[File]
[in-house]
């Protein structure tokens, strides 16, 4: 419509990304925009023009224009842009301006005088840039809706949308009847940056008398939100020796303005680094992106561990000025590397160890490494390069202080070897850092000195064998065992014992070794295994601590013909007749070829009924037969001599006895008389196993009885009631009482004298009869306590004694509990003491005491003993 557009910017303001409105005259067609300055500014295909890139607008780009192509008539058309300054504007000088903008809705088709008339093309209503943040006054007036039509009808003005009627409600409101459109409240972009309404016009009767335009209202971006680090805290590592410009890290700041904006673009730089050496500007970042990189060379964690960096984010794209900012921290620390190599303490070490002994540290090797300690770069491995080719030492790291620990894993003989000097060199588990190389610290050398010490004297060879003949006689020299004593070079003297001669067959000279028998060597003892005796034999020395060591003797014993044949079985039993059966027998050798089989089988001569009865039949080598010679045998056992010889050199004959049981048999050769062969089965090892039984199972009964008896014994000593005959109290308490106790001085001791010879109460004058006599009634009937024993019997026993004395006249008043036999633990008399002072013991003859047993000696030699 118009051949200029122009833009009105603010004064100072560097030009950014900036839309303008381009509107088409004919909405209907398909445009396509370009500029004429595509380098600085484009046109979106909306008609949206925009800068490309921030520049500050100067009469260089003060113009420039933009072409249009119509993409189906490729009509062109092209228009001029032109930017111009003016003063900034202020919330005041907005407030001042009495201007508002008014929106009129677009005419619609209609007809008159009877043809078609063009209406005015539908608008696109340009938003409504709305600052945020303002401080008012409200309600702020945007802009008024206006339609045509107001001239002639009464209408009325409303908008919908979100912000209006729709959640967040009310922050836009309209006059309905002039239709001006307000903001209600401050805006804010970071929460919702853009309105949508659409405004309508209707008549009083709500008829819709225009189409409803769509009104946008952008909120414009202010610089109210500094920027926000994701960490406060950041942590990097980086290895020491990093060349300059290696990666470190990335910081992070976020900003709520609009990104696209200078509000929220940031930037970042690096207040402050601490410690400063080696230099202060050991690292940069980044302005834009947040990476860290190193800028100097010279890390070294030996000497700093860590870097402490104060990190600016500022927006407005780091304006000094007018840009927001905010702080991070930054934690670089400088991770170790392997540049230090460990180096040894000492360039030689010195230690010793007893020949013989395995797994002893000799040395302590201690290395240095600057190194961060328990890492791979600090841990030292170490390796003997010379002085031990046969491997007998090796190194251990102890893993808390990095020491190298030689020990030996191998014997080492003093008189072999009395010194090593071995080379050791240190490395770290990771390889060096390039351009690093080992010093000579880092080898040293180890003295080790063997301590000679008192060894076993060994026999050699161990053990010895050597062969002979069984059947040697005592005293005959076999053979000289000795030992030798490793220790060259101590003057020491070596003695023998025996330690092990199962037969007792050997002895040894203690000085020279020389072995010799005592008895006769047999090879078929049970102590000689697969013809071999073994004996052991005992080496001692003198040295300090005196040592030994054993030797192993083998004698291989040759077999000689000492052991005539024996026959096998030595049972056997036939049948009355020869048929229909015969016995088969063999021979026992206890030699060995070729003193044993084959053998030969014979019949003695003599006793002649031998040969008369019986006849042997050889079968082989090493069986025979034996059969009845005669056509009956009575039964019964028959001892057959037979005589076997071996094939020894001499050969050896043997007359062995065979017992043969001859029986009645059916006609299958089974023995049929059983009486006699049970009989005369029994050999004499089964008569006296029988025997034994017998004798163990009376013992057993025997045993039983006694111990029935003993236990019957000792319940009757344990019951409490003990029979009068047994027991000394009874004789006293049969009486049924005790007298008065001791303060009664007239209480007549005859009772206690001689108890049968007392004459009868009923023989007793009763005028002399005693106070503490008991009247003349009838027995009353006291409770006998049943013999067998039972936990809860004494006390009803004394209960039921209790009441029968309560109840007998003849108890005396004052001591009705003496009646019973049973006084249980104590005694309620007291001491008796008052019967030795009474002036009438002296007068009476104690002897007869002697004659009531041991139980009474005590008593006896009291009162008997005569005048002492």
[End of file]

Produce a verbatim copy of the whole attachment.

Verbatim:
[in-house]
């Protein structure tokens, strides 16, 4: 419509990304925009023009224009842009301006005088840039809706949308009847940056008398939100020796303005680094992106561990000025590397160890490494390069202080070897850092000195064998065992014992070794295994601590013909007749070829009924037969001599006895008389196993009885009631009482004298009869306590004694509990003491005491003993 557009910017303001409105005259067609300055500014295909890139607008780009192509008539058309300054504007000088903008809705088709008339093309209503943040006054007036039509009808003005009627409600409101459109409240972009309404016009009767335009209202971006680090805290590592410009890290700041904006673009730089050496500007970042990189060379964690960096984010794209900012921290620390190599303490070490002994540290090797300690770069491995080719030492790291620990894993003989000097060199588990190389610290050398010490004297060879003949006689020299004593070079003297001669067959000279028998060597003892005796034999020395060591003797014993044949079985039993059966027998050798089989089988001569009865039949080598010679045998056992010889050199004959049981048999050769062969089965090892039984199972009964008896014994000593005959109290308490106790001085001791010879109460004058006599009634009937024993019997026993004395006249008043036999633990008399002072013991003859047993000696030699 118009051949200029122009833009009105603010004064100072560097030009950014900036839309303008381009509107088409004919909405209907398909445009396509370009500029004429595509380098600085484009046109979106909306008609949206925009800068490309921030520049500050100067009469260089003060113009420039933009072409249009119509993409189906490729009509062109092209228009001029032109930017111009003016003063900034202020919330005041907005407030001042009495201007508002008014929106009129677009005419619609209609007809008159009877043809078609063009209406005015539908608008696109340009938003409504709305600052945020303002401080008012409200309600702020945007802009008024206006339609045509107001001239002639009464209408009325409303908008919908979100912000209006729709959640967040009310922050836009309209006059309905002039239709001006307000903001209600401050805006804010970071929460919702853009309105949508659409405004309508209707008549009083709500008829819709225009189409409803769509009104946008952008909120414009202010610089109210500094920027926000994701960490406060950041942590990097980086290895020491990093060349300059290696990666470190990335910081992070976020900003709520609009990104696209200078509000929220940031930037970042690096207040402050601490410690400063080696230099202060050991690292940069980044302005834009947040990476860290190193800028100097010279890390070294030996000497700093860590870097402490104060990190600016500022927006407005780091304006000094007018840009927001905010702080991070930054934690670089400088991770170790392997540049230090460990180096040894000492360039030689010195230690010793007893020949013989395995797994002893000799040395302590201690290395240095600057190194961060328990890492791979600090841990030292170490390796003997010379002085031990046969491997007998090796190194251990102890893993808390990095020491190298030689020990030996191998014997080492003093008189072999009395010194090593071995080379050791240190490395770290990771390889060096390039351009690093080992010093000579880092080898040293180890003295080790063997301590000679008192060894076993060994026999050699161990053990010895050597062969002979069984059947040697005592005293005959076999053979000289000795030992030798490793220790060259101590003057020491070596003695023998025996330690092990199962037969007792050997002895040894203690000085020279020389072995010799005592008895006769047999090879078929049970102590000689697969013809071999073994004996052991005992080496001692003198040295300090005196040592030994054993030797192993083998004698291989040759077999000689000492052991005539024996026959096998030595049972056997036939049948009355020869048929229909015969016995088969063999021979026992206890030699060995070729003193044993084959053998030969014979019949003695003599006793002649031998040969008369019986006849042997050889079968082989090493069986025979034996059969009845005669056509009956009575039964019964028959001892057959037979005589076997071996094939020894001499050969050896043997007359062995065979017992043969001859029986009645059916006609299958089974023995049929059983009486006699049970009989005369029994050999004499089964008569006296029988025997034994017998004798163990009376013992057993025997045993039983006694111990029935003993236990019957000792319940009757344990019951409490003990029979009068047994027991000394009874004789006293049969009486049924005790007298008065001791303060009664007239209480007549005859009772206690001689108890049968007392004459009868009923023989007793009763005028002399005693106070503490008991009247003349009838027995009353006291409770006998049943013999067998039972936990809860004494006390009803004394209960039921209790009441029968309560109840007998003849108890005396004052001591009705003496009646019973049973006084249980104590005694309620007291001491008796008052019967030795009474002036009438002296007068009476104690002897007869002697004659009531041991139980009474005590008593006896009291009162008997005569005048002492």